As a member of various goth communities over the years, I have observed that many people involved in goth culture are survivors of what the mental health system calls ACEs— Adverse Childhood Experiences. ACEs can take many forms, including abuse, neglect, mental illness or drug addiction of a family member, poverty, environmental devastation, racial discrimination, and violence within one’s home or neighborhood. In this context, “childhood experience” is defined as lasting until the age of eighteen, so the term encompasses people who endure adversity during adolescence. Although these experiences are common, the shame that so often accompanies them prevents the general population from knowing how widespread they really are. This causes many people who have come through such difficulties to feel hopelessly isolated.
Adding to the sense of fear is the fact that survivors are frequently told, both by mental health professionals and the media, that it can take a lifetime for these events to be processed, worked through, and resolved. In many cases, even more painful than a traumatic experience itself is the assumption that someone who goes through one is inevitably damaged. This leads to self-imposed secrecy and pressure to hide, for fear of being unemployable or socially rejected. People who encounter severe difficulties early in life often feel ashamed to have been deeply affected by them— in other words, it’s common to place blame on oneself. The reality is that many people at any given moment are covertly processing struggle, sadness, and loss. In a certain sense, an experience of adversity is not the main problem. It is the sense of shame about that adversity— the sense that because of trauma one is forever defective, or unable to prevail— that is so devastating. And this is a problem that lies more within society’s preconceptions than within the individual.
In my view, trauma survivors are actually some of the strongest people in society. Individuals who have come through adversity, who have learned to find strength when all hope seems lost, who have learned how to reach out in times of distress, and who can offer support to others in similar situations have a great deal to offer our human community. This view is supported by the growing prevalence of trauma-informed care, which recognizes that mental health struggles often arise as a specific response to difficult circumstances. Eleanor Longden, a research psychologist who gave a widely-viewed TED talk in 2013, asserts that her experience of what was diagnosed as schizophrenia— consisting of years of hearing voices after repeated episodes of abuse— was actually a “creative and ingenious survival strategy” and a “complex, significant, and meaningful experience to be explored.” Not everyone who goes through mental health issues chooses to relate to them in this way, but if this outlook helps some people to heal, it is worthy of respect and consideration.
Being goth can also be a “creative and ingenious survival strategy.” Goth is inherently about healing. An intentional way of wearing black— the color of mourning— can be an act of transgression in a society where displays of grief are shunned. Goth is about allowing mourning, either for something one has lost or for something one never had. It is an act of defiance and a rejection of rushed recovery. It’s about saying that it’s ok to be affected by what one has gone through and that it’s not necessary to act like nothing’s wrong. In our culture of facile positivity, this is a deeply unallowed state of being. Goth is about the right to prolong mourning until mourning is truly over. It is a protest against anti-emotionality. It is a way of wearing trauma on the outside.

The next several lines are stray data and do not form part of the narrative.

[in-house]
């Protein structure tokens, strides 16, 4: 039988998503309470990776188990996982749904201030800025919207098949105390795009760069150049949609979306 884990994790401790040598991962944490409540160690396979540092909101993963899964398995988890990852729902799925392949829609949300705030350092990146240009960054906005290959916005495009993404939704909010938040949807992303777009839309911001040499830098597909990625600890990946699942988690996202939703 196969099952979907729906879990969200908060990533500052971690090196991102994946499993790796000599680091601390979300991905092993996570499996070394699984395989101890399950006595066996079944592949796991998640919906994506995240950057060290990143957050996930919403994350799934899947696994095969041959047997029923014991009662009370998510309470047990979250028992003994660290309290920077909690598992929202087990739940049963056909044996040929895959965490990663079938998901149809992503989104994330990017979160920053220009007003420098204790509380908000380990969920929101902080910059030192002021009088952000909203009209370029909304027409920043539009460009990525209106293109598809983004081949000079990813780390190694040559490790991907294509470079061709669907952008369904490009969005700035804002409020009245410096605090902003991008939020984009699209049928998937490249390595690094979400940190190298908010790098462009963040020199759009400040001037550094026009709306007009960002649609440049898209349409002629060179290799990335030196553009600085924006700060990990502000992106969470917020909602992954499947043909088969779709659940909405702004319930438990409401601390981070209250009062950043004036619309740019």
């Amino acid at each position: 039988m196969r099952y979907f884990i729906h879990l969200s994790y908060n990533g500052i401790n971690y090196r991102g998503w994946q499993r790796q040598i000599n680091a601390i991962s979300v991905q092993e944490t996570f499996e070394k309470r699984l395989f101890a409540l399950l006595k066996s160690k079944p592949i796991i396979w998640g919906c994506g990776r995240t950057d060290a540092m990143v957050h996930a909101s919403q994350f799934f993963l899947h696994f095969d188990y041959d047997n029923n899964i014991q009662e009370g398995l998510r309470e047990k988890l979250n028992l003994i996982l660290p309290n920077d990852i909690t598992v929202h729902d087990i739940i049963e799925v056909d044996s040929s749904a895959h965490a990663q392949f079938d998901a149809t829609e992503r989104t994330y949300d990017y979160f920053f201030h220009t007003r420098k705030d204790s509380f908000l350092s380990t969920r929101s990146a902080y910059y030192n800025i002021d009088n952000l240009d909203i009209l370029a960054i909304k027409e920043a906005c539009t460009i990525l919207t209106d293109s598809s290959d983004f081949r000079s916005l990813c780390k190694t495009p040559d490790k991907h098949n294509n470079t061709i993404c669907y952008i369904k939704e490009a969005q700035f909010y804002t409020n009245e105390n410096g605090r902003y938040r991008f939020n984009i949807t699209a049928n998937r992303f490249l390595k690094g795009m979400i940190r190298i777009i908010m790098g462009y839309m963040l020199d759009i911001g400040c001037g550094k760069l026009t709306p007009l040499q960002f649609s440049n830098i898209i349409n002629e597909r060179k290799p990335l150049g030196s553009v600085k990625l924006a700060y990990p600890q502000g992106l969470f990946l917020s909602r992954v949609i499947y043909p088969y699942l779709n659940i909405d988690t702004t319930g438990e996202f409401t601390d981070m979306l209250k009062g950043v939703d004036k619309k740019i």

Although participation in a subculture often originates as a form of youth-based social resistance, I have seen it transform into an adult philosophy and value system that can strengthen a person throughout life. Many people who grow up skating develop self-reliance and and a healthy disrespect for authority which come from the culture’s DIY ethics. Plenty of kids who identified as emo are now part of a generation that is more transparent about mental health issues and advocacy than any before it.
Of course, not all goths are trauma survivors. Some have a philosophical interest in mortality and the darker emotions, and find that the goth community is one of the only cultural spheres where such topics are embraced. It is understandable that some people prefer not to talk about these issues on a daily basis. It should also be said that anyone who has gone through such difficulties does not have the obligation to speak about them explicitly, or publically. But finding a community of others who have encountered similar circumstances can be incredibly beneficial. And there are visual ways, if one has the means and the desire, to express an emotional state or ethical stance.
If there is one thing I believe in more than any other, it is the capacity to heal. It may not be easy, and it may take a long time, but it is possible to heal from trauma. It is possible to overcome a broken childhood. It is possible to recover from addiction. Longden expressed something similar when she said that “for survivors of distress […], we don’t have to live our lives forever defined by the damaging things that have happened to us.” She even proposes that “recovery is not only possible, but inevitable.” Often the first step of healing is saying that something is not ok— that something has gone wrong, that something has been lost. It may seem strange, but goth helped me do that. Today I can say that I am not my trauma. It is something I lived through, but it is not the deepest layer of my being.